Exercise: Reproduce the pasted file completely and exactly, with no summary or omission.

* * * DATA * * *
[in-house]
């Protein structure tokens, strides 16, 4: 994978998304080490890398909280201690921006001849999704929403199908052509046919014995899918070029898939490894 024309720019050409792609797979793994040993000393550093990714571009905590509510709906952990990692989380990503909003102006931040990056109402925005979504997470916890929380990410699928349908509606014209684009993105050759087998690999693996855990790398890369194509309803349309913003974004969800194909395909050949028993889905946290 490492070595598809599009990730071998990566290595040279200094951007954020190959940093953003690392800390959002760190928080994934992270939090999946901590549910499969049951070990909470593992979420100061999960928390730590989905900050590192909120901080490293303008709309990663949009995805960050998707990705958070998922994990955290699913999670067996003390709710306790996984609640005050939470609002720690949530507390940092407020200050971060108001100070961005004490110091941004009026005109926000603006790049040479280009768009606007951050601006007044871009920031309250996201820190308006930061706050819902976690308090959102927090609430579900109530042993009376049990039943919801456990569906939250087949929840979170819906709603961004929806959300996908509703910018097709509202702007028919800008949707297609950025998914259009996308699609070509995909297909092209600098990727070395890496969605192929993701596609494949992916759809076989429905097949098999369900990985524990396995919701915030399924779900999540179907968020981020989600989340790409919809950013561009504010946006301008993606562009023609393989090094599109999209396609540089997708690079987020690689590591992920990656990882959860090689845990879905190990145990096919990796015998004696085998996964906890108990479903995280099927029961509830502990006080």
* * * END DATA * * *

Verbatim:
[in-house]
């Protein structure tokens, strides 16, 4: 994978998304080490890398909280201690921006001849999704929403199908052509046919014995899918070029898939490894 024309720019050409792609797979793994040993000393550093990714571009905590509510709906952990990692989380990503909003102006931040990056109402925005979504997470916890929380990410699928349908509606014209684009993105050759087998690999693996855990790398890369194509309803349309913003974004969800194909395909050949028993889905946290 490492070595598809599009990730071998990566290595040279200094951007954020190959940093953003690392800390959002760190928080994934992270939090999946901590549910499969049951070990909470593992979420100061999960928390730590989905900050590192909120901080490293303008709309990663949009995805960050998707990705958070998922994990955290699913999670067996003390709710306790996984609640005050939470609002720690949530507390940092407020200050971060108001100070961005004490110091941004009026005109926000603006790049040479280009768009606007951050601006007044871009920031309250996201820190308006930061706050819902976690308090959102927090609430579900109530042993009376049990039943919801456990569906939250087949929840979170819906709603961004929806959300996908509703910018097709509202702007028919800008949707297609950025998914259009996308699609070509995909297909092209600098990727070395890496969605192929993701596609494949992916759809076989429905097949098999369900990985524990396995919701915030399924779900999540179907968020981020989600989340790409919809950013561009504010946006301008993606562009023609393989090094599109999209396609540089997708690079987020690689590591992920990656990882959860090689845990879905190990145990096919990796015998004696085998996964906890108990479903995280099927029961509830502990006080």